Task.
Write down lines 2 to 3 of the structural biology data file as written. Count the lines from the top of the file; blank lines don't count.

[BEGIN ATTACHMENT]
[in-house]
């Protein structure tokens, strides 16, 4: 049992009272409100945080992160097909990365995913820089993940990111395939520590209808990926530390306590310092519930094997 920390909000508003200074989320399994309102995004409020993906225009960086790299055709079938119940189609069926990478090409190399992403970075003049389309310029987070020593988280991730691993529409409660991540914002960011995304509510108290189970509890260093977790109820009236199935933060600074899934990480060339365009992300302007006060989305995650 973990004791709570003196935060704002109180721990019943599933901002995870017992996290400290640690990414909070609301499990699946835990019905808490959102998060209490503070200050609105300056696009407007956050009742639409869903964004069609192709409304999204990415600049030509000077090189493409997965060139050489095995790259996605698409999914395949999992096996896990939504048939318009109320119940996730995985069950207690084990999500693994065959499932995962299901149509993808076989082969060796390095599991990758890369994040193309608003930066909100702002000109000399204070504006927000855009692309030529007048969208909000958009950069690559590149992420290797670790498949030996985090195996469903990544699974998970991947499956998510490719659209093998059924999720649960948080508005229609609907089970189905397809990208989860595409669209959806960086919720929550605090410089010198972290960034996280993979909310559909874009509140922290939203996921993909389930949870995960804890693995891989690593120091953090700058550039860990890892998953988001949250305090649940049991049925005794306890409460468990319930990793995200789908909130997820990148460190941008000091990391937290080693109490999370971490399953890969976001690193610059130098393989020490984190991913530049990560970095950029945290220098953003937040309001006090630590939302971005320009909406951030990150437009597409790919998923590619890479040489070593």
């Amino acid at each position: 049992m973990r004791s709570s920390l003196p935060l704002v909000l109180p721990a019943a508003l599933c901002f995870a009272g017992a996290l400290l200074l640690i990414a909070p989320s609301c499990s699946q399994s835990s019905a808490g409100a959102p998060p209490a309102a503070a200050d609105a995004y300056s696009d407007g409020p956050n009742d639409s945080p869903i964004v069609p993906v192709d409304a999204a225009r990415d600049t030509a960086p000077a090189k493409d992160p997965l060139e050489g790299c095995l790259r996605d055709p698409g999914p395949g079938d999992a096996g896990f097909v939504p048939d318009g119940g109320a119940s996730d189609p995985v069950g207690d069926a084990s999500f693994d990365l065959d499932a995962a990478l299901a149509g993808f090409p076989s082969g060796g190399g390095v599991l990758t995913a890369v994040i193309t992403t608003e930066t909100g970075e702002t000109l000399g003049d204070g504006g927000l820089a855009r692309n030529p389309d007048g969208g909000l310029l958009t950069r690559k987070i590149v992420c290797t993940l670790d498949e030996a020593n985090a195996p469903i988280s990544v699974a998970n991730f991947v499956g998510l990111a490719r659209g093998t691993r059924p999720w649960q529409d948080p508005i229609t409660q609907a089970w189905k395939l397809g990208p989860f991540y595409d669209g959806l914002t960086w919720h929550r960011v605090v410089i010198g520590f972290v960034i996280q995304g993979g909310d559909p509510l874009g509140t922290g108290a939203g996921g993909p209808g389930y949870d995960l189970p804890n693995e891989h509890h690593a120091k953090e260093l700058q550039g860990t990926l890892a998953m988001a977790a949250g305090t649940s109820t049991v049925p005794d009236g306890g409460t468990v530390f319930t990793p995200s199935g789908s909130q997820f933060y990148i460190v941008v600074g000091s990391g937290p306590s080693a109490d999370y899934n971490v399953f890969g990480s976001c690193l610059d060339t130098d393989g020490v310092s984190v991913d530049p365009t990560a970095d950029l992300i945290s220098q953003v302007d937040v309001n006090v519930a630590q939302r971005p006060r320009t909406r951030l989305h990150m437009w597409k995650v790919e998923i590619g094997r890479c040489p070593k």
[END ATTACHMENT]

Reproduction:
């Protein structure tokens, strides 16, 4: 049992009272409100945080992160097909990365995913820089993940990111395939520590209808990926530390306590310092519930094997 920390909000508003200074989320399994309102995004409020993906225009960086790299055709079938119940189609069926990478090409190399992403970075003049389309310029987070020593988280991730691993529409409660991540914002960011995304509510108290189970509890260093977790109820009236199935933060600074899934990480060339365009992300302007006060989305995650 973990004791709570003196935060704002109180721990019943599933901002995870017992996290400290640690990414909070609301499990699946835990019905808490959102998060209490503070200050609105300056696009407007956050009742639409869903964004069609192709409304999204990415600049030509000077090189493409997965060139050489095995790259996605698409999914395949999992096996896990939504048939318009109320119940996730995985069950207690084990999500693994065959499932995962299901149509993808076989082969060796390095599991990758890369994040193309608003930066909100702002000109000399204070504006927000855009692309030529007048969208909000958009950069690559590149992420290797670790498949030996985090195996469903990544699974998970991947499956998510490719659209093998059924999720649960948080508005229609609907089970189905397809990208989860595409669209959806960086919720929550605090410089010198972290960034996280993979909310559909874009509140922290939203996921993909389930949870995960804890693995891989690593120091953090700058550039860990890892998953988001949250305090649940049991049925005794306890409460468990319930990793995200789908909130997820990148460190941008000091990391937290080693109490999370971490399953890969976001690193610059130098393989020490984190991913530049990560970095950029945290220098953003937040309001006090630590939302971005320009909406951030990150437009597409790919998923590619890479040489070593």
């Amino acid at each position: 049992m973990r004791s709570s920390l003196p935060l704002v909000l109180p721990a019943a508003l599933c901002f995870a009272g017992a996290l400290l200074l640690i990414a909070p989320s609301c499990s699946q399994s835990s019905a808490g409100a959102p998060p209490a309102a503070a200050d609105a995004y300056s696009d407007g409020p956050n009742d639409s945080p869903i964004v069609p993906v192709d409304a999204a225009r990415d600049t030509a960086p000077a090189k493409d992160p997965l060139e050489g790299c095995l790259r996605d055709p698409g999914p395949g079938d999992a096996g896990f097909v939504p048939d318009g119940g109320a119940s996730d189609p995985v069950g207690d069926a084990s999500f693994d990365l065959d499932a995962a990478l299901a149509g993808f090409p076989s082969g060796g190399g390095v599991l990758t995913a890369v994040i193309t992403t608003e930066t909100g970075e702002t000109l000399g003049d204070g504006g927000l820089a855009r692309n030529p389309d007048g969208g909000l310029l958009t950069r690559k987070i590149v992420c290797t993940l670790d498949e030996a020593n985090a195996p469903i988280s990544v699974a998970n991730f991947v499956g998510l990111a490719r659209g093998t691993r059924p999720w649960q529409d948080p508005i229609t409660q609907a089970w189905k395939l397809g990208p989860f991540y595409d669209g959806l914002t960086w919720h929550r960011v605090v410089i010198g520590f972290v960034i996280q995304g993979g909310d559909p509510l874009g509140t922290g108290a939203g996921g993909p209808g389930y949870d995960l189970p804890n693995e891989h509890h690593a120091k953090e260093l700058q550039g860990t990926l890892a998953m988001a977790a949250g305090t649940s109820t049991v049925p005794d009236g306890g409460t468990v530390f319930t990793p995200s199935g789908s909130q997820f933060y990148i460190v941008v600074g000091s990391g937290p306590s080693a109490d999370y899934n971490v399953f890969g990480s976001c690193l610059d060339t130098d393989g020490v310092s984190v991913d530049p365009t990560a970095d950029l992300i945290s220098q953003v302007d937040v309001n006090v519930a630590q939302r971005p006060r320009t909406r951030l989305h990150m437009w597409k995650v790919e998923i590619g094997r890479c040489p070593k």